In a previous blog posting of 1 March 2012 entitled "Institute of Public Administration Australia", I referred readers to an article entitled "Rotting Apples?" and an editorial which touched upon my "rapid and somewhat curious" departure from the Integrity Commission (see link at earlier posting). I was heartened by the comments therein. Only this week, I received the next edition of Public Administration Today (PAT) to find further reference to my "situation" where "some angst" was reportedly revealed from a Tasmanian source in relation to the earlier article. In response, the Editor has effectively asked them to "put up or shut up", politely, of course! In the same edition, in relation to Tasmanian IPAA activities, the publication, alongside a report/overview of a Conflict of Interest presentation recently given by Integrity Commission Chief Commissioner Murray Kellam AO, is a lovely progress report on my well-being and new business. There is also a link provided to one of my latest speeches on ethical leadership which I gave to the Tasmania Leaders Program Alumni on 15 March 2012 entitled "Beware the Ides of March!". I personally find it refreshing that a public sector publication is prepared to touch on difficult and "thorny" issues. I do appreciate their interest and concern.
Last night I attended the bi-monthly meeting of the Tasmanian branch of the Australian and New Zealand Forensic Science Society (ANZFSS) here in Hobart. We were very honoured to have National Branch President, Professor Claude Roux from UTS in Sydney as our guest speaker. Claude is Professor of Forensic Science and the founding Director of the UTS Centre for Forensic Science. He has achieved and sustained international recognition as a global leader in the area of forensic science research. The topic of his talk was "Does Forensic Science Really Exist?"
I attended my normal Thursday lunchtime meeting of Hobart Rotary yesterday. Former District Governor, Una Hobday, reminded Rotarians to "live out loud", which really struck a chord with me. As my husband often says, life is too short and too precious to live life as a "barcode"! I really do love the popular and well-known quote about skidding sideways into your own grave:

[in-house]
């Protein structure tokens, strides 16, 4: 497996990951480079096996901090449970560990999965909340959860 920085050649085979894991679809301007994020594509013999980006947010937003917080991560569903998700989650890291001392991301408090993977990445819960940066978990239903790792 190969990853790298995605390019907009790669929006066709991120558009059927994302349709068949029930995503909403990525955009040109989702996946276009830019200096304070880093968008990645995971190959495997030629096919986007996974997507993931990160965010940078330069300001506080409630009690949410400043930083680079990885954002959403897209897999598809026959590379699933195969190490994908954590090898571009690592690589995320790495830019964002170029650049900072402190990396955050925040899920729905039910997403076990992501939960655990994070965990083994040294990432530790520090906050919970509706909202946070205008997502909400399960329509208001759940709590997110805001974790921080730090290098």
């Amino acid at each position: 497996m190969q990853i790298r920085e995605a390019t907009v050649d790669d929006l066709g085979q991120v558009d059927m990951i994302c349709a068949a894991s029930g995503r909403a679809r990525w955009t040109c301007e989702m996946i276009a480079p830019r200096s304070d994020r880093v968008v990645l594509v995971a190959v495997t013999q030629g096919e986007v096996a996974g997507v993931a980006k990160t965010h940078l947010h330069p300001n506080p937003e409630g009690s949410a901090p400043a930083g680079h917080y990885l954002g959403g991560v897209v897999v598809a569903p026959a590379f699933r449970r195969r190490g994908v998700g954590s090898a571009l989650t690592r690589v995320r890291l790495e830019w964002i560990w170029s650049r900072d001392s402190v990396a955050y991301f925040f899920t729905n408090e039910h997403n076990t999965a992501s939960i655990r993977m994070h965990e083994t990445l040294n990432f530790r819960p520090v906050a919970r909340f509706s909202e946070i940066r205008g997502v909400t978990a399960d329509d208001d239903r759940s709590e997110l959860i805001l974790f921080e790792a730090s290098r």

Whilst the 715 page Tasmanian Police Manual (TPM) has just recently been removed from the Tasmania Police website and is currently under review (although I am unaware which sections are the subject of the actual review), I was interested to read the "General Principles" of Investigation Procedures at page 295 of my saved document (para 188.8.131.52). The principles provide a useful starting point to evaluate the effectiveness and integrity of an investigation by the Tasmania Police. The section states:
I have now been advised by the RTI people at Tasmania Police that the Tasmanian Police Manual (TPM) "is currently undergoing a major re-write and amendment and that will not be completed for several months. Upon completion of the re-write and amendments the TPM will again be posted on our web page". I will be particularly interested in any amendments to the disclosure policy/guidelines in criminal matters. Fortunately, an astute member of the team working on Sue Neill-Fraser's case has a copy of the complete document so we can continue to utilise this invaluable resource. Public access to such information is vital and an expected arrangement in relation to government transparency and accountability.